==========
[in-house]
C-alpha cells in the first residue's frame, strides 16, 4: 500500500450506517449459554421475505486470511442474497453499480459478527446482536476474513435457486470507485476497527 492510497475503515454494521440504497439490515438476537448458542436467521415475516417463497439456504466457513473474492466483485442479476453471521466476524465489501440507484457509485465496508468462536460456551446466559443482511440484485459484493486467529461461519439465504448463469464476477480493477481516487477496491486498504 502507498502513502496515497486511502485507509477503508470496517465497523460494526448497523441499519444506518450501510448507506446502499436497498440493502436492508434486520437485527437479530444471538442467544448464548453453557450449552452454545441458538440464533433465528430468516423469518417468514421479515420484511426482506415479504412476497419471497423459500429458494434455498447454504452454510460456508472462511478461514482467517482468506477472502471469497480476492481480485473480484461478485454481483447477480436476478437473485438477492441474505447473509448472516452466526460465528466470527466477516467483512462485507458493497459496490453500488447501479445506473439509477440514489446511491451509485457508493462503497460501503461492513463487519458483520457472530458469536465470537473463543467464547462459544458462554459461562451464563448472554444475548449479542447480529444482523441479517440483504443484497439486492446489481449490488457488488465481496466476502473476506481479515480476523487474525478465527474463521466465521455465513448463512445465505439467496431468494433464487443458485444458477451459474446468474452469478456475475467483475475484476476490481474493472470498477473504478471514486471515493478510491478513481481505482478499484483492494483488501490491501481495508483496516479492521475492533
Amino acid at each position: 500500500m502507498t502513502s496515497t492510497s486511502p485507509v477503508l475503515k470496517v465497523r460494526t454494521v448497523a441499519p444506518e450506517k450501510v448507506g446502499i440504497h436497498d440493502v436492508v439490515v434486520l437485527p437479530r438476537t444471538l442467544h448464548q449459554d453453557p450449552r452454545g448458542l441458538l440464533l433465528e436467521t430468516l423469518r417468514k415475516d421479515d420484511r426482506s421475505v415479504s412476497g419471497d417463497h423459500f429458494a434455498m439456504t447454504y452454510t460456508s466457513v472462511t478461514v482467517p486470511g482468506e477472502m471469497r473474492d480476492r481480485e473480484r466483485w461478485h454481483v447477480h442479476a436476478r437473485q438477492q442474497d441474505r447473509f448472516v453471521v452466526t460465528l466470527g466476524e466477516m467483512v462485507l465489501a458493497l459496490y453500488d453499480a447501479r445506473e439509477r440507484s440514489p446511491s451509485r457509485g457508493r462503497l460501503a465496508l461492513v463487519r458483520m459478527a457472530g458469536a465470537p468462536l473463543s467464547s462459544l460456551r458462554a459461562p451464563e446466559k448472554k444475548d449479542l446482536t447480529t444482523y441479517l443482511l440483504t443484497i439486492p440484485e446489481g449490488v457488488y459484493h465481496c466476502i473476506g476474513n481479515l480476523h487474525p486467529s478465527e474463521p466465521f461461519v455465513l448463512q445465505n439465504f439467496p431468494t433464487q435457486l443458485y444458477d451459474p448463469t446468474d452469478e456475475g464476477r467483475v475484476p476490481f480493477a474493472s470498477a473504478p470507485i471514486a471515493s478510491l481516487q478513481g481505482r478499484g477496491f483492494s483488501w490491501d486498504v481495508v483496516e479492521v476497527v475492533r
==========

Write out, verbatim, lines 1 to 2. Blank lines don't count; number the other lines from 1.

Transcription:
[in-house]
C-alpha cells in the first residue's frame, strides 16, 4: 500500500450506517449459554421475505486470511442474497453499480459478527446482536476474513435457486470507485476497527 492510497475503515454494521440504497439490515438476537448458542436467521415475516417463497439456504466457513473474492466483485442479476453471521466476524465489501440507484457509485465496508468462536460456551446466559443482511440484485459484493486467529461461519439465504448463469464476477480493477481516487477496491486498504 502507498502513502496515497486511502485507509477503508470496517465497523460494526448497523441499519444506518450501510448507506446502499436497498440493502436492508434486520437485527437479530444471538442467544448464548453453557450449552452454545441458538440464533433465528430468516423469518417468514421479515420484511426482506415479504412476497419471497423459500429458494434455498447454504452454510460456508472462511478461514482467517482468506477472502471469497480476492481480485473480484461478485454481483447477480436476478437473485438477492441474505447473509448472516452466526460465528466470527466477516467483512462485507458493497459496490453500488447501479445506473439509477440514489446511491451509485457508493462503497460501503461492513463487519458483520457472530458469536465470537473463543467464547462459544458462554459461562451464563448472554444475548449479542447480529444482523441479517440483504443484497439486492446489481449490488457488488465481496466476502473476506481479515480476523487474525478465527474463521466465521455465513448463512445465505439467496431468494433464487443458485444458477451459474446468474452469478456475475467483475475484476476490481474493472470498477473504478471514486471515493478510491478513481481505482478499484483492494483488501490491501481495508483496516479492521475492533